California's culture beckons people to try new things. From early settlers in search of gold to modern settlers in search of fame, fortune and fair weather, it seems like everyone comes to California looking for something new.
My first trip to California - 10 years ago - was full of new experiences in neat places: Hollywood, Alcatraz, Tulare County dairy farms, a brewery and a candy factory.
One of my favorite memories of trying something new on that trip was sitting down at an establishment in San Francisco with my friend Morgan (and Norm from Cheers) and telling the bartender, "Make me something new."
He came back with what has become one of my favorite cocktails - a Jamaican Bicycle. Fittingly, since I was in California on a dairy club trip, the cocktail's main ingredient is milk.
My second trip to California, as part of the Minnesota Milk California Dairy Tour, confirmed my belief that California is all about trying something new.
The dairy tour, itself, was Minnesota Milk's first bus tour outside of the Midwest. For many of the almost 50 people on the tour, this was their first visit to California. For one excited participant - Julie Schefers of Paynesville - this trip was her first time flying.
One day of the tour was spent at the World Ag Expo in Tulare. Like similar expositions here in the Midwest, World Ag Expo was full of opportunities to see, learn and try new things - from equipment for test driving to the newest milk harvesting technologies to dairy seminars.
The adventurous attitude that seems to define California's culture (think Hollywood and Silicon Valley) is present in the state's agricultural industries as well.
We stopped at an almond farm on the tour. I found the parallels between the almond industry and the dairy industry interesting. The farm's operators showed us the rubber mallets (for banging on tree trunks) and wire scoops they used to harvest almonds before mechanized harvesting equipment was introduced. Now, just as there are very few dairy farmers who hand milk their cows, very few almond growers use mallets and shovels.
Even more interesting was hearing the growers' take on the almond industry's rapid growth. Not that long ago, almond growers were concerned about a 500 million pound harvest flooding the market. Almond prices have attracted legions of growers looking to try something new after the economics of traditional vegetable crops soured. This year, 2 billion pounds of almonds will hit the market. Thanks, in part, to product development and promotion by the California Almond Board, exports and consumer demand will devour that harvest.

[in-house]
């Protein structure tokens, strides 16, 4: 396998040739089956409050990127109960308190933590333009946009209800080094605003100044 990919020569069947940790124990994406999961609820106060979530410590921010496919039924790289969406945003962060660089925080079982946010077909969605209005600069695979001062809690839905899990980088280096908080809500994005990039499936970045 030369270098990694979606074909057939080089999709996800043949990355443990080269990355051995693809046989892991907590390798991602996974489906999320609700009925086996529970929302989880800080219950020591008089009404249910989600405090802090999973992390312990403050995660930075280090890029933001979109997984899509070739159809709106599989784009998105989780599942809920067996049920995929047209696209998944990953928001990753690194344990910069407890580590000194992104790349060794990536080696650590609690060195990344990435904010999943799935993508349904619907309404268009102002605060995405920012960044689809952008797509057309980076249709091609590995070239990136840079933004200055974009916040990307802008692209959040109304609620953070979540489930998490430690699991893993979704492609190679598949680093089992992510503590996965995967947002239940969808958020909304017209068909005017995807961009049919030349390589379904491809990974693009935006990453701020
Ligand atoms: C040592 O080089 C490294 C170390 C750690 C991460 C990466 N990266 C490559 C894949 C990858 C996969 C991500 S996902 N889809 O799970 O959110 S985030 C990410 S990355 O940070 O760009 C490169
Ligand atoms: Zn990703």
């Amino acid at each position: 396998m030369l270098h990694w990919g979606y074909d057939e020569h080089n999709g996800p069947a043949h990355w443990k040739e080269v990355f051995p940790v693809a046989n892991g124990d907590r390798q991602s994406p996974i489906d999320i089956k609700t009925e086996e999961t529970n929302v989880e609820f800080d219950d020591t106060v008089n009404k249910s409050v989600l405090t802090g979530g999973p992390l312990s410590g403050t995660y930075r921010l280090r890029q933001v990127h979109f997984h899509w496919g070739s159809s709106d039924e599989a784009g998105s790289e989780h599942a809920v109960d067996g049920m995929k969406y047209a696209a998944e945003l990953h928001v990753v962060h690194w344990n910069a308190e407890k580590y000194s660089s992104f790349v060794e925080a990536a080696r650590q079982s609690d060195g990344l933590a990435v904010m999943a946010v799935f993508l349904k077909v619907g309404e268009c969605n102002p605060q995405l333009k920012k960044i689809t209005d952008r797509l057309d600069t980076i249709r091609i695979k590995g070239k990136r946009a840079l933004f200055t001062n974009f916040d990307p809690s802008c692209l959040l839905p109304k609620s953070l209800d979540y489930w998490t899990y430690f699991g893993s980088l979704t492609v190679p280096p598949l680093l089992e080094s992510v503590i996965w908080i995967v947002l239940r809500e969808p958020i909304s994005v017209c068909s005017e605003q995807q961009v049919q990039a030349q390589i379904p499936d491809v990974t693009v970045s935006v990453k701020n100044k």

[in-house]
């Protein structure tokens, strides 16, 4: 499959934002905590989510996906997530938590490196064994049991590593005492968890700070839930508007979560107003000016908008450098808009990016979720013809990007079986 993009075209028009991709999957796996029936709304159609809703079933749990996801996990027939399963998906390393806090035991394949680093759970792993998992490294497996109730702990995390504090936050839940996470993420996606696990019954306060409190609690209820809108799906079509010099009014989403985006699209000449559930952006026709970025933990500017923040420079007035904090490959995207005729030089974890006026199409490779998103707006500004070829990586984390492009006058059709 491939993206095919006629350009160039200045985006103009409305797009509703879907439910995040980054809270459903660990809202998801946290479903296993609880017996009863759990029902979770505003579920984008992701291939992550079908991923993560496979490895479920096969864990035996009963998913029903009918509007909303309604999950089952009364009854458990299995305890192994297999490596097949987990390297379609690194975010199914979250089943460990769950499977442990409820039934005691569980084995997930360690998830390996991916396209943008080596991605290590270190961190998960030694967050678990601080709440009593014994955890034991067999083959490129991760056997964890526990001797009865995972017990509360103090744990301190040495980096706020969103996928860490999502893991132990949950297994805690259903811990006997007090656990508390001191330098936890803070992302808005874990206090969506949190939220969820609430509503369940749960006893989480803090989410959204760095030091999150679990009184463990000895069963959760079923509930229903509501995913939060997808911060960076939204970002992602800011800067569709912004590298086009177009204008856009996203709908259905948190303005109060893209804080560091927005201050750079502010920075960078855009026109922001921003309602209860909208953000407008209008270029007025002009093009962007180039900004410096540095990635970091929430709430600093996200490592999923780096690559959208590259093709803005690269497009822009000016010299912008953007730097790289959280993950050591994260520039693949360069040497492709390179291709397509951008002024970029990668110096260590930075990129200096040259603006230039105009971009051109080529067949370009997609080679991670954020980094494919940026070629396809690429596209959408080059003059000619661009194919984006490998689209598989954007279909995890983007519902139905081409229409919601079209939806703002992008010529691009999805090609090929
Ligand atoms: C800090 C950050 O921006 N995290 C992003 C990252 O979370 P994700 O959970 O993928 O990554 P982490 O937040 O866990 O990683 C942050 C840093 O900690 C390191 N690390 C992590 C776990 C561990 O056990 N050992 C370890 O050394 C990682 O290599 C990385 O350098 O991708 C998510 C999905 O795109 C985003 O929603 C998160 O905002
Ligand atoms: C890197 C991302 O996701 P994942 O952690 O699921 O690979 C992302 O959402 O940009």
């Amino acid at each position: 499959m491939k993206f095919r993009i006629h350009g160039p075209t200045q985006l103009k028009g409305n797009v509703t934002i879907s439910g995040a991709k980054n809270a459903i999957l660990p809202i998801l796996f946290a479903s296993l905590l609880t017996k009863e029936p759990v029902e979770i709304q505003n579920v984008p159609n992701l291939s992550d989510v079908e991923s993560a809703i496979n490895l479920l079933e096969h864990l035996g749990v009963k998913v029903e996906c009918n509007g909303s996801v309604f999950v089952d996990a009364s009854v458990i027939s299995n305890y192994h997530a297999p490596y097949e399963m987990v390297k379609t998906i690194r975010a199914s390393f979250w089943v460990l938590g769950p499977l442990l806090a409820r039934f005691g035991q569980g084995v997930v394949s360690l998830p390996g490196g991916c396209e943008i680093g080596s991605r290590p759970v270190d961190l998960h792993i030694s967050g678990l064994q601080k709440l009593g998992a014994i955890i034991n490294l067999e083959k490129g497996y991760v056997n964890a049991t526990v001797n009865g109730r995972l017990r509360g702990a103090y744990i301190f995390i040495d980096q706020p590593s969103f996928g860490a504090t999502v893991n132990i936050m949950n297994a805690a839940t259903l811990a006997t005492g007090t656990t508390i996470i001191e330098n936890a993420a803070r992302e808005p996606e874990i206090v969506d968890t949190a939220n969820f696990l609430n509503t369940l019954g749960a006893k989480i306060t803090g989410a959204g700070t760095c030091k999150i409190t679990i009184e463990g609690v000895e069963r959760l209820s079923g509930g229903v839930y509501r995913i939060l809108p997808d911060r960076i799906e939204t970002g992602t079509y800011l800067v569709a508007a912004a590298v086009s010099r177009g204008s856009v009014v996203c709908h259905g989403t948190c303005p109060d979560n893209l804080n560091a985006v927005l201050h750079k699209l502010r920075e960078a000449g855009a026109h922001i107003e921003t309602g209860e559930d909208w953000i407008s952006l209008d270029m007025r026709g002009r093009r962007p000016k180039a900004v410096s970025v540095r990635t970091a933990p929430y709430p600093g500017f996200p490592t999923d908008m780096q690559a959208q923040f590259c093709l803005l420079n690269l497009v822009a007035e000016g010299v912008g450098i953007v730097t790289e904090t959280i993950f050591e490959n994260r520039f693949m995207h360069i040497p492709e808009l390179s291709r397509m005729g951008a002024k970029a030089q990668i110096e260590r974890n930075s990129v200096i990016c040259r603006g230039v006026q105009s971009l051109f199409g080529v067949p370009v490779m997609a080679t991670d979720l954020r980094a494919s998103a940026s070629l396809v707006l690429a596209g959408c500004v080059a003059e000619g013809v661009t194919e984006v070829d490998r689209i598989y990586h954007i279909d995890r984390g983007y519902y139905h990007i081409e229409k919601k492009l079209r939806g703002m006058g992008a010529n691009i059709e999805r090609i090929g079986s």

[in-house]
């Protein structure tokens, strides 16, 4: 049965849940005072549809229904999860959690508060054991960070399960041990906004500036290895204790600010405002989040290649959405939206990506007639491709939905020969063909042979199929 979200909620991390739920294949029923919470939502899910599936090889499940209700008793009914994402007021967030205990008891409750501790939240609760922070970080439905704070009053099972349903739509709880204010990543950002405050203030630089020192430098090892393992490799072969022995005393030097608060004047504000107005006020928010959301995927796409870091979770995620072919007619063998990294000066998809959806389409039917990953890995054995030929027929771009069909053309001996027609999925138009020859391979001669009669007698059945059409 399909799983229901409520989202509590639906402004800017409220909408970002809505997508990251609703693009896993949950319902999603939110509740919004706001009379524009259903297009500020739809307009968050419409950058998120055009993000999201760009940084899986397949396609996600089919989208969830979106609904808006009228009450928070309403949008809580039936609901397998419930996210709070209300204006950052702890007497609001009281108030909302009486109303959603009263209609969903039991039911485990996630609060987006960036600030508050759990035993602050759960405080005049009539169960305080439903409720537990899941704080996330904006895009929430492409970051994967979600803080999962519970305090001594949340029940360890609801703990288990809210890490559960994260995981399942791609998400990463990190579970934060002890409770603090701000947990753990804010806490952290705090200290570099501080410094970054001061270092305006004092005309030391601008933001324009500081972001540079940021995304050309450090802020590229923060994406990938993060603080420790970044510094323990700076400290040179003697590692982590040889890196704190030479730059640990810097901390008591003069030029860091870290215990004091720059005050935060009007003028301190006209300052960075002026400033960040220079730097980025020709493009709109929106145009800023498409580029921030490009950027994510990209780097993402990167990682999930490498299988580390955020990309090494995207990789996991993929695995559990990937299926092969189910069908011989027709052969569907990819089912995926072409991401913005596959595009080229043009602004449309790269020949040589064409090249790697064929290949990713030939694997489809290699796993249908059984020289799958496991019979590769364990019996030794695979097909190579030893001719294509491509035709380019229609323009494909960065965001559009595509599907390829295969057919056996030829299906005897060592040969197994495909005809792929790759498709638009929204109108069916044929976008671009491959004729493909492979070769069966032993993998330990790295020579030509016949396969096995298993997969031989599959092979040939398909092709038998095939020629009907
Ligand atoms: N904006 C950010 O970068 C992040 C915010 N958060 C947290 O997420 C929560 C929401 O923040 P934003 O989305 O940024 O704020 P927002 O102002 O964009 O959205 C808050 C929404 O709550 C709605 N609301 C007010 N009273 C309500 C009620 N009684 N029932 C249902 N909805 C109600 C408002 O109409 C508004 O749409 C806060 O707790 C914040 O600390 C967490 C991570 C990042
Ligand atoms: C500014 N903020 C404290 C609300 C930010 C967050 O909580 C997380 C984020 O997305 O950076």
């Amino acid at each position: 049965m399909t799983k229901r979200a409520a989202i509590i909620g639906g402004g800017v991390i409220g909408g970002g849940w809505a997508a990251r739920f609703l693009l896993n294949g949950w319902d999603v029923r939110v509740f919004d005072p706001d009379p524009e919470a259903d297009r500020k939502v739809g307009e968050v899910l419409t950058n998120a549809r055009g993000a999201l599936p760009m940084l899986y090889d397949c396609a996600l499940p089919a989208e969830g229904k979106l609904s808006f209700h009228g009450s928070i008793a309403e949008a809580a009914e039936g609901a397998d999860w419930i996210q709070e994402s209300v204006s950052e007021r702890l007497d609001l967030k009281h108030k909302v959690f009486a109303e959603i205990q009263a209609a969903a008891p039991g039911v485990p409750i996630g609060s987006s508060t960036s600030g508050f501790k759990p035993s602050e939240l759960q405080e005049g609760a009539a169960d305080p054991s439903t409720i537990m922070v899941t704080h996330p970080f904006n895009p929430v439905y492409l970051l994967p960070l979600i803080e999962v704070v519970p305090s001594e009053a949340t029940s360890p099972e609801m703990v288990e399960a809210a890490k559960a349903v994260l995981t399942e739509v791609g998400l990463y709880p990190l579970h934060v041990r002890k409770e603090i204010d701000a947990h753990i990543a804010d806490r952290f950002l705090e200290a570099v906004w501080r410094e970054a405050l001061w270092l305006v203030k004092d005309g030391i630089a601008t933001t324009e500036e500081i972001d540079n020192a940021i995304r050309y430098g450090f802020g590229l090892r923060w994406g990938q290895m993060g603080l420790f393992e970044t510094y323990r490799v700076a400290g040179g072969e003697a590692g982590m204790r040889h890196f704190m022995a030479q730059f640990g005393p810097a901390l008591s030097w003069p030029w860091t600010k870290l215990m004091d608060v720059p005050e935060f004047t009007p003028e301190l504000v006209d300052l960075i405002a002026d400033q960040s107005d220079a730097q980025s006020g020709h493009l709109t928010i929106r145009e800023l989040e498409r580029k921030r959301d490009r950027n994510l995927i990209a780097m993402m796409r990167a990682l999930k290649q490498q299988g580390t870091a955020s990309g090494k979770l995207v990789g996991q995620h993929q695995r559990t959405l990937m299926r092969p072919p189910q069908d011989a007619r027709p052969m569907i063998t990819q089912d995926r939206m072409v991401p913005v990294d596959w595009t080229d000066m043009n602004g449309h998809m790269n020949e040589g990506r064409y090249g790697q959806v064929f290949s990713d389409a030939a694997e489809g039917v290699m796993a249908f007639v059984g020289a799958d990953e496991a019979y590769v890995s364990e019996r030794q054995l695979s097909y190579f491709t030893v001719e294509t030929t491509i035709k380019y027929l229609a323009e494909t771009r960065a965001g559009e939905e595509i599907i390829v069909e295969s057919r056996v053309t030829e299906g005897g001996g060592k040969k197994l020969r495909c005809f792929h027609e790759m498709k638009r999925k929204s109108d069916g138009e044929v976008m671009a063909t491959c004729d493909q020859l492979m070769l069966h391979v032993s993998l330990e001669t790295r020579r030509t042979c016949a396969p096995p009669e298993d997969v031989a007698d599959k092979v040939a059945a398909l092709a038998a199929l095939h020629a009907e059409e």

Another stop on the tour was the direct result of farmers trying something new. Hilmar Cheese was founded in 1984 by 12 dairy farm families who literally mortgaged everything they had in hopes of developing a better market for their Jersey milk. A quarter of a century later, the company produces nearly 20 percent of the natural American cheese on the market and its sister enterprise, Hilmar Ingredients, was named the 2009 Dairy Exporter of the Year.
Our last night in California was spent enjoying the night life of San Francisco. Somehow, trying something new is simply meant to be in that town.
A small group of us was enjoying an after-dinner drink when a group of strangers asked if they could share our table. The customary "What brings you to California?" started a lively conversation, with several questions about our roles in the dairy industry.
Then, their drinks were served. A round of "What did you order?" followed. Since we were at an Irish pub, most of the drinks were Irish Coffee. But one concoction caught everyone's eye. The frothy, white beverage was introduced as a Ramos Fizz.
I wasn't looking for something new, but I couldn't resist trying one. (Anything made with cream ought to be good, right?) It was a tasty choice. I probably won't ever find one back here in Minnesota, since the Ramos Fizz is a specialty of that pub, and because - as our waitress informed me - it's an extremely old fashioned drink. But it made for a memorable night.
Here's to trying something new! Cheers!